I’m Shane and I’m a white belt. I’ve been training in a few two-month stints since 2011 but more consistently since July 2020. My knowledge of jiu jitsu and how to apply it is basic, limited, and I’m routinely reminded when rolling that I might also be a bit naïve. If I'm agitated or frustrated walking onto the mat I'm at a high risk of injury. If I have any expectations about a new training partner when commencing a roll I can be caught quickly in a submission that I might over-defend and risk injury. (Being aware of these things is offering me protection these days...)
But, isn’t this the journey of every newcomer to Brazilian Jiu Jitsu? Not exactly.
The landscape of jiu jitsu is constantly evolving and refreshing and so is the experience of people starting out in jiu jitsu. There are growing divides between gyms and factions on methods of teaching, streams of technique and even views on whether some submissions, safe or not, are fair play. Extensive time spent in one gym or even in one train of thought about jiu jitsu might be the path to a very narrow experience of jiu jitsu and limited learnings.
Jiu jitsu, like most things has become highly democratized. Its popularity and the ease of marketing anything new online has given rise to plenty of new brands of BJJ clubs and so there’s a corresponding growing tree of novel philosophies about jiu jitsu concepts and techniques. Centralized authority over BJJ is fading. Sure, there is IBJJF, which standardizes its own competitions but outside of that there really isn’t anything holding sway over the direction of jiu jitsu across the globe.
The experience of Jiu Jitsu is your own.
In an age of massive oversupply of unreliable information it’s the constants of jiu jitsu that are so appealing to me. The most important of those is the requirement for techniques in jiu jitsu to be absolutely practical and useful, with no BULLSHIT. There are plenty of egos out there in the jiu jitsu community but just as BJJ technique is based in this principle of no bullshit, its culture should strive to be the same. So while we aim to stay within that boundary every account of peoples’ experience in their jiu jitsu journey is valuable and is equally worthy of consideration and scrutiny.
Some people are working 60 hour work weeks and getting to jiu jitsu training twice a week at best, while balancing time with their families. Some are barely working or not working at all and are able to make it to training every day, up to two or three times per day. Some are 18 years old, while some are 60 years old. Some are innately calm, content and benefit from stable attention spans, while others naturally operate on fast and hard levels, pick up and run with with new information quickly.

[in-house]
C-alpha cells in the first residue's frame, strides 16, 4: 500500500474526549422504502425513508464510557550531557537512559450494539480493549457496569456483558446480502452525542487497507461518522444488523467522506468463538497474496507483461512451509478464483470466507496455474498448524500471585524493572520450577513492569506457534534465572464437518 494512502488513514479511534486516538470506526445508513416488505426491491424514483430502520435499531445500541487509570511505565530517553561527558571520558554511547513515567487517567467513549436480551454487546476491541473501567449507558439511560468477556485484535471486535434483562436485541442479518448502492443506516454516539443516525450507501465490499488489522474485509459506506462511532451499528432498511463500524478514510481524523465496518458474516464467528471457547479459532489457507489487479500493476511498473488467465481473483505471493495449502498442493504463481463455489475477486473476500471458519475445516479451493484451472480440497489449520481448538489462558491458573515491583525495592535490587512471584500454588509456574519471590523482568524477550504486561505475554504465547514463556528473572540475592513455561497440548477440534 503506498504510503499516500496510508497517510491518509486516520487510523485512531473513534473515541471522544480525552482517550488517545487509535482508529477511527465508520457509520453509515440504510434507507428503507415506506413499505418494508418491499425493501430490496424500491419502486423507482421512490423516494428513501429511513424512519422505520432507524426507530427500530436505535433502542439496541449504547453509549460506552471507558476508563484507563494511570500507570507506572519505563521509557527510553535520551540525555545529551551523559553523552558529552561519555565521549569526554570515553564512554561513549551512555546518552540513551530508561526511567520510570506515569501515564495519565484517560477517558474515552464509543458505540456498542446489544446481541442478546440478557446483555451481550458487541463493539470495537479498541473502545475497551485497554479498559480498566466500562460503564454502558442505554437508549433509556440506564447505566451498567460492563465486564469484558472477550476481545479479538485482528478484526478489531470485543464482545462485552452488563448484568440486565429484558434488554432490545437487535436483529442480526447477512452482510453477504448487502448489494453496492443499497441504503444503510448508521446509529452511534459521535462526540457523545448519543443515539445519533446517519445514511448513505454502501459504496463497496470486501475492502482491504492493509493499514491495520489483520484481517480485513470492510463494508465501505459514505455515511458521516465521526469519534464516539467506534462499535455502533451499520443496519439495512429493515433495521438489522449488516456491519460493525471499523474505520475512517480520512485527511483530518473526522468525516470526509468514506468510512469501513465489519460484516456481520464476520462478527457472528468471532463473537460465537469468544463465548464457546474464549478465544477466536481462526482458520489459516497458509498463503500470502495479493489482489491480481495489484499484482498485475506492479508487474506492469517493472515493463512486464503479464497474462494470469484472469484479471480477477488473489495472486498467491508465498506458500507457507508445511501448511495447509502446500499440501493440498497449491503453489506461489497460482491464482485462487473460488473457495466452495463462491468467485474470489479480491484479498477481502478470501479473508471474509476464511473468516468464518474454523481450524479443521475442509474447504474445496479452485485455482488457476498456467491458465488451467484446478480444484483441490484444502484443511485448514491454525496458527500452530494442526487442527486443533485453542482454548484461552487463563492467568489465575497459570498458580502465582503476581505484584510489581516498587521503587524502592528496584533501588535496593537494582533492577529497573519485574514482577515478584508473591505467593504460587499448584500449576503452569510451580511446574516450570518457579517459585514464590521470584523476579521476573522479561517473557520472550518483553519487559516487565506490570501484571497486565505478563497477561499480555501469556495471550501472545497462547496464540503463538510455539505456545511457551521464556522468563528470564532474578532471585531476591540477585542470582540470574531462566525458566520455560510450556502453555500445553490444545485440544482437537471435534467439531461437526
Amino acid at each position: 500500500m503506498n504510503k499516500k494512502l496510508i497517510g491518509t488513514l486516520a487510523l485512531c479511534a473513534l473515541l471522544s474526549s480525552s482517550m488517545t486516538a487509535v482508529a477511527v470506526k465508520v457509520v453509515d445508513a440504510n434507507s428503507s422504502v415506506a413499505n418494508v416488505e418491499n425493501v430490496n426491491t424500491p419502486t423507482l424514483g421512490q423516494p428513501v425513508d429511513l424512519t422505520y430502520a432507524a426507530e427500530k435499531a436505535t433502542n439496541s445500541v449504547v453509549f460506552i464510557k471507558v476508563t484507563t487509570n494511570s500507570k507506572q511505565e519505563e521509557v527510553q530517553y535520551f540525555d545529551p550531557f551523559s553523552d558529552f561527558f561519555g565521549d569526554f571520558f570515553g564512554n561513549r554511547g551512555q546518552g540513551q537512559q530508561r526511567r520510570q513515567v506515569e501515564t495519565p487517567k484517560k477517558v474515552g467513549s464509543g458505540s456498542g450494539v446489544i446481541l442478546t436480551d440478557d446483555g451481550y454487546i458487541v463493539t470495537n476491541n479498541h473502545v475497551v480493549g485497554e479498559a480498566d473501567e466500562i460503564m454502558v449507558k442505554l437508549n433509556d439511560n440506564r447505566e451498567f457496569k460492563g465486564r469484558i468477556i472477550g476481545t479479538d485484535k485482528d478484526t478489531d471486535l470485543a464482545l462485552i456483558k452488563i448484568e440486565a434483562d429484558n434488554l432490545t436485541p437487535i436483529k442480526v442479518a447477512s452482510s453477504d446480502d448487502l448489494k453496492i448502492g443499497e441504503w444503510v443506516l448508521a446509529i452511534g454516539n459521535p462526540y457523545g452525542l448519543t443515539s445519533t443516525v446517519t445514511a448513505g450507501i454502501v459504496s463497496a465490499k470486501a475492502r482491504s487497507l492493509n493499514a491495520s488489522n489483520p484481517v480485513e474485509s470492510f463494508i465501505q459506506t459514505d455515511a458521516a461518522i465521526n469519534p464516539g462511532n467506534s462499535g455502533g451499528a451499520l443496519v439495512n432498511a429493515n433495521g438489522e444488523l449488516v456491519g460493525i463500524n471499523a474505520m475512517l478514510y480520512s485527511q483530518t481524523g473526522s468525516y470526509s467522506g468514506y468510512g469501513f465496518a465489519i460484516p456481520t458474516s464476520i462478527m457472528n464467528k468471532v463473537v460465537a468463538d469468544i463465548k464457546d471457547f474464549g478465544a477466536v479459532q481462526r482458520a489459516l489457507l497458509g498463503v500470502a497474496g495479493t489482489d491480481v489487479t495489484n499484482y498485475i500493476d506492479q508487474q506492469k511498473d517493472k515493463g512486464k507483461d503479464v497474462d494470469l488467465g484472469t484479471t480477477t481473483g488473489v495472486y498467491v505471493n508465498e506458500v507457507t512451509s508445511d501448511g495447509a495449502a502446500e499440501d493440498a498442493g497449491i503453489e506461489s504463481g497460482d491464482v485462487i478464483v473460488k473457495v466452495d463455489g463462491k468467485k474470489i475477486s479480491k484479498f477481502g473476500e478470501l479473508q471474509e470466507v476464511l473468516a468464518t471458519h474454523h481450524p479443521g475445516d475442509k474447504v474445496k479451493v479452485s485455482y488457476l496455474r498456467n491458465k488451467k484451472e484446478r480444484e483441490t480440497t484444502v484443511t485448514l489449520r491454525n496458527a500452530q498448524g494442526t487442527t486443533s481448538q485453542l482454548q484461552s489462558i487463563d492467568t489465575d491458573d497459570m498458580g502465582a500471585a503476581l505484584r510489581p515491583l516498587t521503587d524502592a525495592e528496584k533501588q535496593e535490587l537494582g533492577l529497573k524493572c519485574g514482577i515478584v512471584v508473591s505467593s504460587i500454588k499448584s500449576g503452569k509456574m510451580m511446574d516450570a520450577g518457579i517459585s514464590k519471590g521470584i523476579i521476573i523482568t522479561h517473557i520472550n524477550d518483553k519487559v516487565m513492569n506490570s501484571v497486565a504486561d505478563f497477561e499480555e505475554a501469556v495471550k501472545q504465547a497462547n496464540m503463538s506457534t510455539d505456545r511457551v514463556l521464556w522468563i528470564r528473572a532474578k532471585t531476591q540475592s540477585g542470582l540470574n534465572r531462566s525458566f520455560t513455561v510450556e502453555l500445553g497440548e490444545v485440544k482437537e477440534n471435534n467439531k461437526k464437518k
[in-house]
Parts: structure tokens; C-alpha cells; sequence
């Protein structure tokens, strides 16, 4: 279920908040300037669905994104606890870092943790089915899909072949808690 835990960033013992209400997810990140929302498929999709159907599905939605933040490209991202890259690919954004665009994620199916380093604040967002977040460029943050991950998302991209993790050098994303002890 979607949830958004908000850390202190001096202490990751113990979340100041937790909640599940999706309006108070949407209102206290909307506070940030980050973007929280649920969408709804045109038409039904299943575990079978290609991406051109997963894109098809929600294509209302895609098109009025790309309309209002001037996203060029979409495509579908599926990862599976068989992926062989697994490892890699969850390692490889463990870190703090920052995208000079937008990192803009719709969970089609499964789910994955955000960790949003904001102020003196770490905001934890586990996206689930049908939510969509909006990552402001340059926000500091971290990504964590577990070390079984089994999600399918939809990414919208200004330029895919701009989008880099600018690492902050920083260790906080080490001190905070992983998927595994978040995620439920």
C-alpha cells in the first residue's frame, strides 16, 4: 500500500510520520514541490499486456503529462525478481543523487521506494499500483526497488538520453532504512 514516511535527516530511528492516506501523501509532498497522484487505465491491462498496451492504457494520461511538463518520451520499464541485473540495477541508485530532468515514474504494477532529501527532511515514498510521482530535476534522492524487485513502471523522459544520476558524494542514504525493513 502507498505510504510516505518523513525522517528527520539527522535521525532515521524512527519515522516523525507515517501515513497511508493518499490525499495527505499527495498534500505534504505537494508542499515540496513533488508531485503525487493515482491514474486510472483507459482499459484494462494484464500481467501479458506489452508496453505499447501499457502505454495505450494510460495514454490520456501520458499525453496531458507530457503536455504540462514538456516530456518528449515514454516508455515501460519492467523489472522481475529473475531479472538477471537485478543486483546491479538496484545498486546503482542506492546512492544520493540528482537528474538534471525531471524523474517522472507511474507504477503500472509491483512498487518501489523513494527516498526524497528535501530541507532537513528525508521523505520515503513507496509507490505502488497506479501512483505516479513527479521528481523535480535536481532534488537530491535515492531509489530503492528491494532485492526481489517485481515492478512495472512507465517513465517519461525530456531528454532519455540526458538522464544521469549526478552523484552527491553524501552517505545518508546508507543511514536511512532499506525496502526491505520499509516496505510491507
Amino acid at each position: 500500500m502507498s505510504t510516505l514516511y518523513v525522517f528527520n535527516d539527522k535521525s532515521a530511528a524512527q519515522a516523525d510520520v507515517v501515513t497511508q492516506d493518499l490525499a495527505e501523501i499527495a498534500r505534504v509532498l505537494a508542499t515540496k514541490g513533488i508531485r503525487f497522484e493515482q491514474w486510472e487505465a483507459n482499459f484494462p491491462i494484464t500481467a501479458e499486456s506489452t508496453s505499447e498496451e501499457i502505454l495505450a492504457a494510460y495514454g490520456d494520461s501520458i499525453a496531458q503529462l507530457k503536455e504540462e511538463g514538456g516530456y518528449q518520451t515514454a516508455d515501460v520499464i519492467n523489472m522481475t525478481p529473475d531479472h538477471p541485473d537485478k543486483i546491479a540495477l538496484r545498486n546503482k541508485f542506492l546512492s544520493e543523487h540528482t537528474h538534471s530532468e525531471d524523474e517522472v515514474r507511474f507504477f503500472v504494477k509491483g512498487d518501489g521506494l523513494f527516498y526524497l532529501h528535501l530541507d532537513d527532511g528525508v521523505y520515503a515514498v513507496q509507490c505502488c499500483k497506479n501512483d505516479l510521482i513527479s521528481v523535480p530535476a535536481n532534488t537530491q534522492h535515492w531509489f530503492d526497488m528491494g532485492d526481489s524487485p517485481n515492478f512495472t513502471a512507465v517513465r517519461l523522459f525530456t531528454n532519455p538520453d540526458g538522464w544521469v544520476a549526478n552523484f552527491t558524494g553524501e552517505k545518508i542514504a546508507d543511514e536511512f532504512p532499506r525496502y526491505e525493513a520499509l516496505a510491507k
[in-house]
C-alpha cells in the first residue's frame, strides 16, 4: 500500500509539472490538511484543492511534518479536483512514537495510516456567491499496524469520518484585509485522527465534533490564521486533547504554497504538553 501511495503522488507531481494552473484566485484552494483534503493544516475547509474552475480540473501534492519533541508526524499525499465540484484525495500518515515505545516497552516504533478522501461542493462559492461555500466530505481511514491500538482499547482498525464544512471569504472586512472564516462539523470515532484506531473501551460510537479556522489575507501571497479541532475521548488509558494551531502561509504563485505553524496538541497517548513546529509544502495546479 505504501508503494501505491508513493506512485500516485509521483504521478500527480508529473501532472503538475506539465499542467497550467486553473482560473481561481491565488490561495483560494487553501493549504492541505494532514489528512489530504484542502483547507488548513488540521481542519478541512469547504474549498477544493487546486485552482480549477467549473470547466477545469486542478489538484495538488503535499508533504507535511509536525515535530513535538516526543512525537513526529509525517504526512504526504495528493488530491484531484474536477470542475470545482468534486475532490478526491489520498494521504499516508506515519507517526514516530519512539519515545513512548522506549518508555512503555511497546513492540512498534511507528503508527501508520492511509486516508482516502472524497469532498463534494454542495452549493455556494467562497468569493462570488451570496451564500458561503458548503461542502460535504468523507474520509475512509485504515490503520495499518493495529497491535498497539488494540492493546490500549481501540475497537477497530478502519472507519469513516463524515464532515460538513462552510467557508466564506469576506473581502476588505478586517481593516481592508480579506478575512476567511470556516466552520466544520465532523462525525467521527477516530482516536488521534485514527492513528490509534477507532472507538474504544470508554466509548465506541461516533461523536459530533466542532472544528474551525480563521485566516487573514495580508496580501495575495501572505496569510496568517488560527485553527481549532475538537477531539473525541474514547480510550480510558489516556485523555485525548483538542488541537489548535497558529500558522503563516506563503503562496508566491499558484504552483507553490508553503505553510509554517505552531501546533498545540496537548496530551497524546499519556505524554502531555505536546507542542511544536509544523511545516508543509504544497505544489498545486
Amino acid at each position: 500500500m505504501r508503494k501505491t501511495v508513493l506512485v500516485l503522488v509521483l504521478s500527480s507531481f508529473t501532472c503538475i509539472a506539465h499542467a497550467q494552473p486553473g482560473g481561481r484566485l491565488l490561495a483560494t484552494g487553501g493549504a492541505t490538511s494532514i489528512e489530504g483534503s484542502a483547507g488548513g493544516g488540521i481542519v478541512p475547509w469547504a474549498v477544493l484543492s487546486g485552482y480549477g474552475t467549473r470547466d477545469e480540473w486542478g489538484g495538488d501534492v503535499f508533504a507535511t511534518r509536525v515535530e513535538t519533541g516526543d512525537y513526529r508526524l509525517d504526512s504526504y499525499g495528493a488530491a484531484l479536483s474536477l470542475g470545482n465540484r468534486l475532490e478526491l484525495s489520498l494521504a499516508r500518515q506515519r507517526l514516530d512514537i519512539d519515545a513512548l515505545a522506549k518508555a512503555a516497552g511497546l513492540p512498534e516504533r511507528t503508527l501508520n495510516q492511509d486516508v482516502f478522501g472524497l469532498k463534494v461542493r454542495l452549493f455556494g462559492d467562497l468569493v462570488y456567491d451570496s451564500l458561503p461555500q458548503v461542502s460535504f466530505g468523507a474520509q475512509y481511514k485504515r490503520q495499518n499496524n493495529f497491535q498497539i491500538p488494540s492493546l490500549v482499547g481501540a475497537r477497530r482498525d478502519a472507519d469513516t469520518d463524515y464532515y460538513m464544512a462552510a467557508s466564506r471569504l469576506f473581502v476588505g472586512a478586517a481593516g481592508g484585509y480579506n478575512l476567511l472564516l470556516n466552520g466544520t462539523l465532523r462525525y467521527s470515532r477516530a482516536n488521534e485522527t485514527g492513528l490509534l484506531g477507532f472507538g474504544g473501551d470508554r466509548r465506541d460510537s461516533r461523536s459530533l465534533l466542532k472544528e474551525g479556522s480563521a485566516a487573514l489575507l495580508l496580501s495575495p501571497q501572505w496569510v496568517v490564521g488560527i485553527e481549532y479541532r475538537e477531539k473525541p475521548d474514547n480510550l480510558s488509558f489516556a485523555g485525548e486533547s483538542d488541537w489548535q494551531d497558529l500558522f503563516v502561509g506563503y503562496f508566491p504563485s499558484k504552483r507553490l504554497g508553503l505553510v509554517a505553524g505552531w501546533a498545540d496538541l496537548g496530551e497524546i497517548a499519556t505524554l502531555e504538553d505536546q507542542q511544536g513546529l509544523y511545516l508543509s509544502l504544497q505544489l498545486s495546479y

Each individual case presents its own set of demands on nutrition, rest, discipline, time for reflection, mental and spiritual development. With the help of others from supporting fields of the jiu jitsu lifestyle I’m setting out to document the jiu jitsu journey from my perspective. I’ll use this as an opportunity to broaden my own understanding of jiu jitsu and how I and others grow through it, and through improvements to our environment.
How we feel before, during and after our BJJ training seriously and directly affects our ability to keep training, and how well we keep training. I have a big interest in the psychosomatic effects that our environment has on our wellness. The ways our minds connect with what our bodies are taking onto the mat can mean the difference between learning the realities of our capabilities in self-defense, or avoiding injury and continuing to roll for longer. In my view to optimise our state of mind for jiu jitsu (and greater life) we need to reconnect with the natural environment through nutrition, our physical surrounds, and the information we choose to take in.